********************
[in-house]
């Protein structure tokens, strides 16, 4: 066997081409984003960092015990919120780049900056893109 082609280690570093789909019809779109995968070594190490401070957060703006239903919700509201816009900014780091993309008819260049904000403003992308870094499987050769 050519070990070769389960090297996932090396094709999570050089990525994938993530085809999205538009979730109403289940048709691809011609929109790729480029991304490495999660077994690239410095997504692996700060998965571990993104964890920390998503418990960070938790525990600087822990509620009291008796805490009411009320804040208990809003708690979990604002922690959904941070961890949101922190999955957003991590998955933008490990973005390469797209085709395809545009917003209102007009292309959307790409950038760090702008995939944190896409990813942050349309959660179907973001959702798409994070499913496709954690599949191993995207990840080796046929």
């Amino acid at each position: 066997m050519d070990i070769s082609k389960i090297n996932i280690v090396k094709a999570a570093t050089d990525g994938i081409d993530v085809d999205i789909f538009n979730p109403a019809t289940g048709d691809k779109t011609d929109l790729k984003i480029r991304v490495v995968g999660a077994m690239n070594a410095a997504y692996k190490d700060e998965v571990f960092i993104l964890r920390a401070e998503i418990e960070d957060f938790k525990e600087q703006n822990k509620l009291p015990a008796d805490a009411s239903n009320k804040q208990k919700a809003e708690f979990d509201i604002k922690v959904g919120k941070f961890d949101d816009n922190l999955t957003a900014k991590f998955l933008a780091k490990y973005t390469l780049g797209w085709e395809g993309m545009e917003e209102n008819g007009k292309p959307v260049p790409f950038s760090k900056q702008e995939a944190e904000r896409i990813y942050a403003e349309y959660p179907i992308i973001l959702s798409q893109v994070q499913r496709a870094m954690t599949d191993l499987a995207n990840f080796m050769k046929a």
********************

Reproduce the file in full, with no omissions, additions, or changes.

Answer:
[in-house]
């Protein structure tokens, strides 16, 4: 066997081409984003960092015990919120780049900056893109 082609280690570093789909019809779109995968070594190490401070957060703006239903919700509201816009900014780091993309008819260049904000403003992308870094499987050769 050519070990070769389960090297996932090396094709999570050089990525994938993530085809999205538009979730109403289940048709691809011609929109790729480029991304490495999660077994690239410095997504692996700060998965571990993104964890920390998503418990960070938790525990600087822990509620009291008796805490009411009320804040208990809003708690979990604002922690959904941070961890949101922190999955957003991590998955933008490990973005390469797209085709395809545009917003209102007009292309959307790409950038760090702008995939944190896409990813942050349309959660179907973001959702798409994070499913496709954690599949191993995207990840080796046929």
């Amino acid at each position: 066997m050519d070990i070769s082609k389960i090297n996932i280690v090396k094709a999570a570093t050089d990525g994938i081409d993530v085809d999205i789909f538009n979730p109403a019809t289940g048709d691809k779109t011609d929109l790729k984003i480029r991304v490495v995968g999660a077994m690239n070594a410095a997504y692996k190490d700060e998965v571990f960092i993104l964890r920390a401070e998503i418990e960070d957060f938790k525990e600087q703006n822990k509620l009291p015990a008796d805490a009411s239903n009320k804040q208990k919700a809003e708690f979990d509201i604002k922690v959904g919120k941070f961890d949101d816009n922190l999955t957003a900014k991590f998955l933008a780091k490990y973005t390469l780049g797209w085709e395809g993309m545009e917003e209102n008819g007009k292309p959307v260049p790409f950038s760090k900056q702008e995939a944190e904000r896409i990813y942050a403003e349309y959660p179907i992308i973001l959702s798409q893109v994070q499913r496709a870094m954690t599949d191993l499987a995207n990840f080796m050769k046929a």